Date on Master's Thesis/Doctoral Dissertation

8-2018

Document Type

Master's Thesis

Degree Name

M.S.

Department

Criminal Justice

Degree Program

Criminal Justice, MS

Committee Chair

Swartz, Kristin

Committee Member

Higgins, George E.

Committee Member

Logan, Matthew

Author's Keywords

posttraumatic stress disorder; correctional staff; corrections; mental health; suicide; depression

Abstract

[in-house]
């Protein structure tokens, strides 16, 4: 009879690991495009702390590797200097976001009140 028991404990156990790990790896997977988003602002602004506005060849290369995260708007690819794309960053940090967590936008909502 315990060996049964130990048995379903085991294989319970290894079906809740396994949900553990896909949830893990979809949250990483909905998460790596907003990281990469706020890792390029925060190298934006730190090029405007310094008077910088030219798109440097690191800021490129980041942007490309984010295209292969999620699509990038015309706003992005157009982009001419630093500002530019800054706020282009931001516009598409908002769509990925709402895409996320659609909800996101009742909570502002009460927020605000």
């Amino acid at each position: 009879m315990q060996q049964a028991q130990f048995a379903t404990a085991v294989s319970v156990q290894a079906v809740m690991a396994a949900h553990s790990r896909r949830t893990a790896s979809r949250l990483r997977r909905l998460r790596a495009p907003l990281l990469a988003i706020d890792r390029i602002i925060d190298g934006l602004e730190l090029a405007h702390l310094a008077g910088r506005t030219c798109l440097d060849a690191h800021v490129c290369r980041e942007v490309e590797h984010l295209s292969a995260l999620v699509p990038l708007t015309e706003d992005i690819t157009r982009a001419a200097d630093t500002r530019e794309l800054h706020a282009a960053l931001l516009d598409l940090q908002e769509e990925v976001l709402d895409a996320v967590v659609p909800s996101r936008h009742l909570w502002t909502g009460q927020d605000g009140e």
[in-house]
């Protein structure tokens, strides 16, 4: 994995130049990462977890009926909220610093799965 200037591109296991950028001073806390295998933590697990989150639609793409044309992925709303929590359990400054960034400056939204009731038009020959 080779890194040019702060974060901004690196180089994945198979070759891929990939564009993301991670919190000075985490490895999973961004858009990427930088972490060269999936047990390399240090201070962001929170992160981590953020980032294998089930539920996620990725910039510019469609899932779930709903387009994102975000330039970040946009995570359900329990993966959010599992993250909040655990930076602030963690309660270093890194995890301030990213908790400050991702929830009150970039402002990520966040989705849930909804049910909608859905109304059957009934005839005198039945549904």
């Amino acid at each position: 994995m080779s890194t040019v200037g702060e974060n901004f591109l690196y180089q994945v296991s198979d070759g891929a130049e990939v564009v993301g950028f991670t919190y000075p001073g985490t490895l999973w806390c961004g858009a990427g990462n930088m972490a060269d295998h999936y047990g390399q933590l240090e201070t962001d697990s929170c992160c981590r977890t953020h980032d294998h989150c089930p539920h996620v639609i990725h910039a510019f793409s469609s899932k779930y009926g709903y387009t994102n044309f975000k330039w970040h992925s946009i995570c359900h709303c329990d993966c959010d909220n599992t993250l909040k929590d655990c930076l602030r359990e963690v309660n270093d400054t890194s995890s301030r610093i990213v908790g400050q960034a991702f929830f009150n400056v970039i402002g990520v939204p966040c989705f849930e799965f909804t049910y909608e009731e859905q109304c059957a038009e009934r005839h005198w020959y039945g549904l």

There is a large body of evidence, which suggests PTSD is strongly related to increased suicide risk, however, some studies suggest the true nature of their relationship is better explained through the development of depression due to the effects of PTSD. While a majority of the studies examining this relationship focus only on general populations, a growing body research suggests that high-risk occupations such as police, firefighters and correctional staff are developing PTSD at rates as high as 8 to 10 times that of the rate of these general samples. This study, then, aims to fill a small gap in this nascent research into PTSD and suicide among high-risk occupations. Guided by a General Strain Theory framework, this study uses structural equation modeling to examine whether depression is capable of mediating the effect PTSD has on suicide risk. The results of this study support the use of GST as a viable framework for examining these relationships within high-risk samples, revealing depression mediated a negative direct relationship exhibited by PTSD on suicidal ideation. This suggests that while PTSD may still play a role in increased suicidal behavior, the main effect PTSD displays on increased suicidal thought is instead a product of the depression developed alongside other PTSD symptoms. These findings have implications for the treatment of PTSD and the handling of workplace-related trauma for individuals in high-risk occupations, especially correctional facilities.

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